“Fox News Sunday” anchor Chris Wallace (pictured above left) admitted Friday on “America’s Newsroom” that he is “kind of stunned at the idea” that Supreme Court nominee Brett Kavanaugh’s accuser “is trying to dictate to Congress” the terms under which she’ll testify about her sexual assault allegations.
“I’m kind of stunned at the idea that a witness is trying to dictate to Congress the terms under which she’ll testify,” Wallace told “America’s Newsroom” co-anchor Sandra Smith.
“Usually, Congress sets the terms under which a witness testifies.”
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“But this is another indication, Sandra, of how delicate a time we’re in in the MeToo movement and that Republicans, even though they’re in the majority in [the Senate Judiciary Committee] don’t want to look [like] they are railroading Christine Blasey Ford,” Wallace warned.
Ford (above right) propelled the final days of Kavanaugh’s Senate confirmation process into chaos by publicly accusing him this past Sunday of sexually assaulting her some 36 years ago at a party in Maryland, when they were both teens in high school.
Although Ford outlined her allegations in a letter she sent to Sen. Dianne Feinstein (D-Calif.) in July while wishing to remain anonymous, they weren’t aired until just days before Kavanaugh’s since-canceled confirmation vote in the Senate Judiciary Committee.
Kavanaugh denied Ford’s accusations “categorically and unequivocally,” claiming that he has “never done anything like what the accuser describes — to her or to anyone.”
GOP committee members called upon Kavanaugh and Ford to testify Monday.
Although Kavanaugh agreed, Ford has flip-flopped. After initially insisting she was willing to cooperate and testify, Ford declined through her lawyers to testify unless the FBI conducted an investigation.
Things changed once more when her attorneys opened the door on Thursday to her testifying before the committee on several conditions. Those include that she and Kavanaugh would never be in the room at the same time, that Kavanaugh testify first, and that no outside counsel — only committee members — be allowed to question her.
Those conditions are continuing to be reviewed and finalized right now.
“I think some of the [conditions] are easy for [Republicans] to give on — have the hearing on Thursday rather than Monday. What difference does it make? Kavanaugh not being in the room — he never would have been in the room,” Wallace said. “Things that I think are more questionable and maybe impossible to accept are the idea that Kavanaugh would testify first.”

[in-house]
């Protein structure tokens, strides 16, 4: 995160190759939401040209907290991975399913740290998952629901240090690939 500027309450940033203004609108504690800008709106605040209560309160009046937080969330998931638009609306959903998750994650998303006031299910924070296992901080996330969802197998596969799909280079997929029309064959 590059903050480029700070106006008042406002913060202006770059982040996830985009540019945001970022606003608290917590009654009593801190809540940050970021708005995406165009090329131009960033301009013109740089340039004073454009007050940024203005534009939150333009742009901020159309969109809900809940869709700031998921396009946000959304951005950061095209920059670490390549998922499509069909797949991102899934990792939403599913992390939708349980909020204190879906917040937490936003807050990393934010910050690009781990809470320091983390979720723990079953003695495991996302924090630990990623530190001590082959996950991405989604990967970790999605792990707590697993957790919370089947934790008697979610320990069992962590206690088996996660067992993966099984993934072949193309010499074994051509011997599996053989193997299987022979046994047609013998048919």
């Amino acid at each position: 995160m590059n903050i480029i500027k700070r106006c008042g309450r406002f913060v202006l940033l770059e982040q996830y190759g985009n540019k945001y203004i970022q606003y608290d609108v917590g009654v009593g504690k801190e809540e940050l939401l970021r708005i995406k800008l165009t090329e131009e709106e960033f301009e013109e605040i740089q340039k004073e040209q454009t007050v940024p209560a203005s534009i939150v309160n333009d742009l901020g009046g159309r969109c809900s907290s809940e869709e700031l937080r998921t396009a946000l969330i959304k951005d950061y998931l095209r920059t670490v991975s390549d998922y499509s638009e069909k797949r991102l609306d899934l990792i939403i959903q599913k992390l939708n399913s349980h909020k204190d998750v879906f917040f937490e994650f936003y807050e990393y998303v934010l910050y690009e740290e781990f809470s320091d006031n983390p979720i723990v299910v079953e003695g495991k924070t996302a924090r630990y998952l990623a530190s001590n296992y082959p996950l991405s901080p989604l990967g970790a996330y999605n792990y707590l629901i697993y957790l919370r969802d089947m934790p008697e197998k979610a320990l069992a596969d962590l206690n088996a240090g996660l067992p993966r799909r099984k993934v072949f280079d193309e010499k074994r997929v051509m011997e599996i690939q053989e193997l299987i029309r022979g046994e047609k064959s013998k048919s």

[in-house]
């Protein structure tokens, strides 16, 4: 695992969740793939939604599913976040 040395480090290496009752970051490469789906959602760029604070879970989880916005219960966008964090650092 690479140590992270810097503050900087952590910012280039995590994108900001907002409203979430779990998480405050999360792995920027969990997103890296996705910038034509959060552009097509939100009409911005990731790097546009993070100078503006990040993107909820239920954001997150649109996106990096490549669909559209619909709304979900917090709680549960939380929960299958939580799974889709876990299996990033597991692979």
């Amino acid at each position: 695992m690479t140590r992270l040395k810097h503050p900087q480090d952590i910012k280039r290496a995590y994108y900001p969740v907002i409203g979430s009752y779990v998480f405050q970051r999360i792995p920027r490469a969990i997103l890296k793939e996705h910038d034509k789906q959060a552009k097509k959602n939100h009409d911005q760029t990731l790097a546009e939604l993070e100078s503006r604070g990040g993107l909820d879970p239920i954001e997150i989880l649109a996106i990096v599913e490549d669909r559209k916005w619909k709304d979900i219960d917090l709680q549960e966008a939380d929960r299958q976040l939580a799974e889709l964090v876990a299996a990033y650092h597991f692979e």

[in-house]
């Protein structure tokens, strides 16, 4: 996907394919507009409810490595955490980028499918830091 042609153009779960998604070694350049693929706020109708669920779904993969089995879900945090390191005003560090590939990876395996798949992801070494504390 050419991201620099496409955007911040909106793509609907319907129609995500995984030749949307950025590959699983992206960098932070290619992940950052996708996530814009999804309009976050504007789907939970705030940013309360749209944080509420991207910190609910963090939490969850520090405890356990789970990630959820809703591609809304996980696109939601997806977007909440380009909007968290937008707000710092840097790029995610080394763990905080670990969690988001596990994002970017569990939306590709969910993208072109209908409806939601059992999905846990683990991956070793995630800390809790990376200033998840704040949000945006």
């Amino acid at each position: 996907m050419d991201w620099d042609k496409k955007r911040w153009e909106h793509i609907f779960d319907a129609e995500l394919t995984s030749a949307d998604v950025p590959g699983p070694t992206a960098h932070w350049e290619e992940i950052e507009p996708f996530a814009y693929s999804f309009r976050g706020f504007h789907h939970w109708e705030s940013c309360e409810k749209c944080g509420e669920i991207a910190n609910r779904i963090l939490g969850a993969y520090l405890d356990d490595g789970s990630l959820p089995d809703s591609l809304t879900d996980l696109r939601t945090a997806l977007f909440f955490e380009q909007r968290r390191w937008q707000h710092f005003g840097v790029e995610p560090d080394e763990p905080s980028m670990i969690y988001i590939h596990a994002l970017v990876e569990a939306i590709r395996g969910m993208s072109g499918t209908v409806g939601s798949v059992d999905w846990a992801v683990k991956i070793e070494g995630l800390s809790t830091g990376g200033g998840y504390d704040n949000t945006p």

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Wallace noted that Kavanaugh “doesn’t even know what [Ford] is going to say.”
“So how can he testify and answer questions when he doesn’t know what she is going to say about date, time, place, other people who were at the party?” he wondered.
“In any kind of trial, the prosecution goes first. They make the allegations and the accuser then answers them.”
If Ford insists upon Kavanaugh testifying first, “that will be a nonstarter,” Wallace said.
“In the end, [Ford] has leverage because of the MeToo movement. The committee has leverage because if she doesn’t testify, he’s going to get confirmed,” he said.
“She’s going to have to come [and] make a credible case and own her argument. And if she doesn’t do that, then he’ll sail through and she clearly doesn’t want that to happen.”
Wallace predicted that Ford ultimately will agree to testify.
“It will probably be a compromise in terms of what she wants and what the committee wants,” he said.
But the optics of the whole hearing and its conditions will be tricky for both Republicans and Democrats to maneuver, Wallace said.
Republicans, in particular, “do not want it to appear that they are railroading, in any way bullying a woman who claims that she was the victim of sexual abuse,” he noted.
“On the other hand, they’ve got a lot of pressure on them, the Republicans and the GOP, because the president campaigned on the idea of conservative justices. He nominated Brett Kavanaugh, who would be a very conservative justice, and they’re under pressure to follow through and to put this guy on the bench,” Wallace continued.
“So there’s a lot of pressure on them both to give her a fair hearing, but on the other hand, in the end to end up with Brett Kavanaugh as the next Supreme Court justice,” he said.